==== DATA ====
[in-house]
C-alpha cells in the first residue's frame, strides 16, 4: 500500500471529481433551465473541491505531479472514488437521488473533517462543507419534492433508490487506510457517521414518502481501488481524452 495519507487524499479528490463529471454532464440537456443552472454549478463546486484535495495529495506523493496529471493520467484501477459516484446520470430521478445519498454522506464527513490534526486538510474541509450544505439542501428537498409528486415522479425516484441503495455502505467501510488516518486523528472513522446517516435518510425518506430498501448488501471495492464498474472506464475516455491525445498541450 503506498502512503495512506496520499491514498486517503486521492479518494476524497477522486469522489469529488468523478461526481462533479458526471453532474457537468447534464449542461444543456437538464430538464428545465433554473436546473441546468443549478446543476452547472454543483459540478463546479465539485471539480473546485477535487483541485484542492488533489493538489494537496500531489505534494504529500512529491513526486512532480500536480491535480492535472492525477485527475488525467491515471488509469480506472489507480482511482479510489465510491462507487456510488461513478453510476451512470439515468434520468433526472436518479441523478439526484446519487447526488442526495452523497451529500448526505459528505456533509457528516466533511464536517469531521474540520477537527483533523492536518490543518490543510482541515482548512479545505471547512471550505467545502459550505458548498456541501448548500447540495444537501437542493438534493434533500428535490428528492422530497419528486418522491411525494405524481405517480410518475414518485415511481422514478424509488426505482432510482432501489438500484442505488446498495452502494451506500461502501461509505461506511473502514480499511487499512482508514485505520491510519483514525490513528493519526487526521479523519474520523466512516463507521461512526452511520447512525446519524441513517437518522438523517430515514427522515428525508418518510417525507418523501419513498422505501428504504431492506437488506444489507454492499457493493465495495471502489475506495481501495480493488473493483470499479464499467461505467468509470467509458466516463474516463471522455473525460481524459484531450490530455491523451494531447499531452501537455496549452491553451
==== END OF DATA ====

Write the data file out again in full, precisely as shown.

[in-house]
C-alpha cells in the first residue's frame, strides 16, 4: 500500500471529481433551465473541491505531479472514488437521488473533517462543507419534492433508490487506510457517521414518502481501488481524452 495519507487524499479528490463529471454532464440537456443552472454549478463546486484535495495529495506523493496529471493520467484501477459516484446520470430521478445519498454522506464527513490534526486538510474541509450544505439542501428537498409528486415522479425516484441503495455502505467501510488516518486523528472513522446517516435518510425518506430498501448488501471495492464498474472506464475516455491525445498541450 503506498502512503495512506496520499491514498486517503486521492479518494476524497477522486469522489469529488468523478461526481462533479458526471453532474457537468447534464449542461444543456437538464430538464428545465433554473436546473441546468443549478446543476452547472454543483459540478463546479465539485471539480473546485477535487483541485484542492488533489493538489494537496500531489505534494504529500512529491513526486512532480500536480491535480492535472492525477485527475488525467491515471488509469480506472489507480482511482479510489465510491462507487456510488461513478453510476451512470439515468434520468433526472436518479441523478439526484446519487447526488442526495452523497451529500448526505459528505456533509457528516466533511464536517469531521474540520477537527483533523492536518490543518490543510482541515482548512479545505471547512471550505467545502459550505458548498456541501448548500447540495444537501437542493438534493434533500428535490428528492422530497419528486418522491411525494405524481405517480410518475414518485415511481422514478424509488426505482432510482432501489438500484442505488446498495452502494451506500461502501461509505461506511473502514480499511487499512482508514485505520491510519483514525490513528493519526487526521479523519474520523466512516463507521461512526452511520447512525446519524441513517437518522438523517430515514427522515428525508418518510417525507418523501419513498422505501428504504431492506437488506444489507454492499457493493465495495471502489475506495481501495480493488473493483470499479464499467461505467468509470467509458466516463474516463471522455473525460481524459484531450490530455491523451494531447499531452501537455496549452491553451